Position, Useful, Master

Marriage, it seems, confines every man to his proper rank.
Jean de la Bruyere
Marriage, Seems, Proper

When a book raises your spirit, and inspires you with noble and manly thoughts, seek for no other test of its excellence. It is good, and made by a good workman.
Jean de la Bruyere
Good, Book, Thoughts

At the beginning and at the end of love, the two lovers are embarrassed to find themselves alone.
Jean de la Bruyere
Love, Alone, End

Grief at the absence of a loved one is happiness compared to life with a person one hates.
Jean de la Bruyere
Life, Happiness, Loved

A mediocre mind thinks it writes divinely; a good mind thinks it writes reasonably.
Jean de la Bruyere
Good, Mind, Thinks

A man can keep another’s secret better than his own. A woman her own better than others.
Jean de la Bruyere
Woman, Another, Keep

Two quite opposite qualities equally bias our minds – habits and novelty.
Jean de la Bruyere
Quite, Minds, Habits

A vain man finds it wise to speak good or ill of himself; a modest man does not talk of himself.
Jean de la Bruyere
Good, Wise, Talk

Man has but three events in his life: to be born, to live, and to die. He is not conscious of his birth, he suffers at his death and he forgets to live.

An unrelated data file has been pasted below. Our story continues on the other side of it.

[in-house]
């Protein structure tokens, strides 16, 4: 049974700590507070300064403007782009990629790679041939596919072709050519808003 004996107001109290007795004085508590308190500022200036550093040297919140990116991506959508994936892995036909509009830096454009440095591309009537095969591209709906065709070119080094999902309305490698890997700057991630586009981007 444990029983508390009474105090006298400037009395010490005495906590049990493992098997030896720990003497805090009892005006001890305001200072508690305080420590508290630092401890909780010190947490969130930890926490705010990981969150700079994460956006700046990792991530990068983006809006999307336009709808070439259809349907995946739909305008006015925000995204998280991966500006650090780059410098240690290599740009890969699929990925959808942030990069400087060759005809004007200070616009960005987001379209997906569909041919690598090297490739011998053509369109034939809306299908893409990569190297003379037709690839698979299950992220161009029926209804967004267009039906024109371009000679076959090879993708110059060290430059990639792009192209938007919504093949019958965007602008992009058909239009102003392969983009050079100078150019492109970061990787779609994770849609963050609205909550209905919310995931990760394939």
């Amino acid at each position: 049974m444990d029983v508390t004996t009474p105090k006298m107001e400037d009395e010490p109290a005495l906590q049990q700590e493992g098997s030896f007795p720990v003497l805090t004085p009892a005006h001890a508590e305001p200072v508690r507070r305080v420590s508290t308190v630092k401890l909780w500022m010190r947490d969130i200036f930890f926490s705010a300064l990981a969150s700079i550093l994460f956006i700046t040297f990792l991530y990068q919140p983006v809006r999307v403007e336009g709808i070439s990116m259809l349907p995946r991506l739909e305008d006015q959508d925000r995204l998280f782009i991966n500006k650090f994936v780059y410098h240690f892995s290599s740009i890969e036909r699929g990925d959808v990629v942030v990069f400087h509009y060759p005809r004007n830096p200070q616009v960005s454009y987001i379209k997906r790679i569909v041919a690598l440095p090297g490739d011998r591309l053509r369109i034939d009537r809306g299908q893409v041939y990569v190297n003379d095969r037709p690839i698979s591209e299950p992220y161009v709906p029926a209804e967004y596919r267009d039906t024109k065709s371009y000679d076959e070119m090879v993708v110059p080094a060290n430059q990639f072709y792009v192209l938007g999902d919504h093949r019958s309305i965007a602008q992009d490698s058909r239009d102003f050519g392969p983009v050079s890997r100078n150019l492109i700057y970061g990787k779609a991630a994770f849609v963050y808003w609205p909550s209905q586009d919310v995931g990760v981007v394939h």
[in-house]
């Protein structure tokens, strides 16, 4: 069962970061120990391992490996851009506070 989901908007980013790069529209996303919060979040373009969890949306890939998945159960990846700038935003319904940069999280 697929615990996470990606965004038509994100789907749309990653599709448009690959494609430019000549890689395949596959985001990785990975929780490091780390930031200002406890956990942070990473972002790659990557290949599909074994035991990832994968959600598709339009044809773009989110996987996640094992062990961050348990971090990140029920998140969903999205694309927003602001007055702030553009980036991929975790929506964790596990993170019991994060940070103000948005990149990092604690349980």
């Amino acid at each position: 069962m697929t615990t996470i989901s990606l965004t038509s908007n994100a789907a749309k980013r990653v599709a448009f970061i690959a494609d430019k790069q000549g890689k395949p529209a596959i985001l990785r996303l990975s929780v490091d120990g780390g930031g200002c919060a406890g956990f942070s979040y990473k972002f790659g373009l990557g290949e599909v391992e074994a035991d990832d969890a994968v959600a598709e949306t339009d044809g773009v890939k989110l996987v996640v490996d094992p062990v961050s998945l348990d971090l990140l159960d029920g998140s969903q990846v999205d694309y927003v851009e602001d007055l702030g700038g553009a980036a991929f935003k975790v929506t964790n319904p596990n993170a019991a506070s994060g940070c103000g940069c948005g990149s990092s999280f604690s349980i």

Jean de la Bruyere
Life, Death, Die

A man of the world must seem to be what he wishes to be thought.
Jean de la Bruyere
Seem, Wishes

One must laugh before one is happy, or one may die without ever laughing at all.
Jean de la Bruyere
Happy, Die, Laugh

Children enjoy the present because they have neither a past nor a future.
Jean de la Bruyere
Future, Children, Past

The court is like a palace of marble; it’s composed of people very hard and very polished.
Jean de la Bruyere
Court, Marble, Composed

The Opera is obviously the first draft of a fine spectacle; it suggests the idea of one.
Jean de la Bruyere
Idea, Fine, Obviously

The very impossibility in which I find myself to prove that God is not, discovers to me his existence.
Jean de la Bruyere
God, Existence, Prove

This great misfortune – to be incapable of solitude.
Jean de la Bruyere
Great, Solitude, Misfortune

He who tip-toes cannot stand; he who strides cannot walk.
Jean de la Bruyere
Cannot, Stand, Walk

It is fortunate to be of high birth, but it is no less so to be of such character that people do not care to know whether you are or are not.
Jean de la Bruyere
Character, Care, Less

Liberality consists less in giving a great deal than in gifts well-timed.
Jean de la Bruyere
Great, Less, Giving

Men blush less for their crimes than for their weaknesses and vanity.
Jean de la Bruyere
Men, Less, Vanity

One mark of a second-rate mind is to be always telling stories.
Jean de la Bruyere
Mind, Stories, Telling

One seeks to make the loved one entirely happy, or, if that cannot be, entirely wretched.
Jean de la Bruyere
Happy, Cannot, Loved

Two persons cannot long be friends if they cannot forgive each other’s little failings.
Jean de la Bruyere
Cannot, Friends, Forgive

We must laugh before we are happy, for fear of dying without having laughed at all.
Jean de la Bruyere
Fear, Happy, Laugh

If our life is unhappy it is painful to bear; if it is happy it is horrible to lose, So the one is pretty equal to the other.
Jean de la Bruyere
Life, Happy, Pretty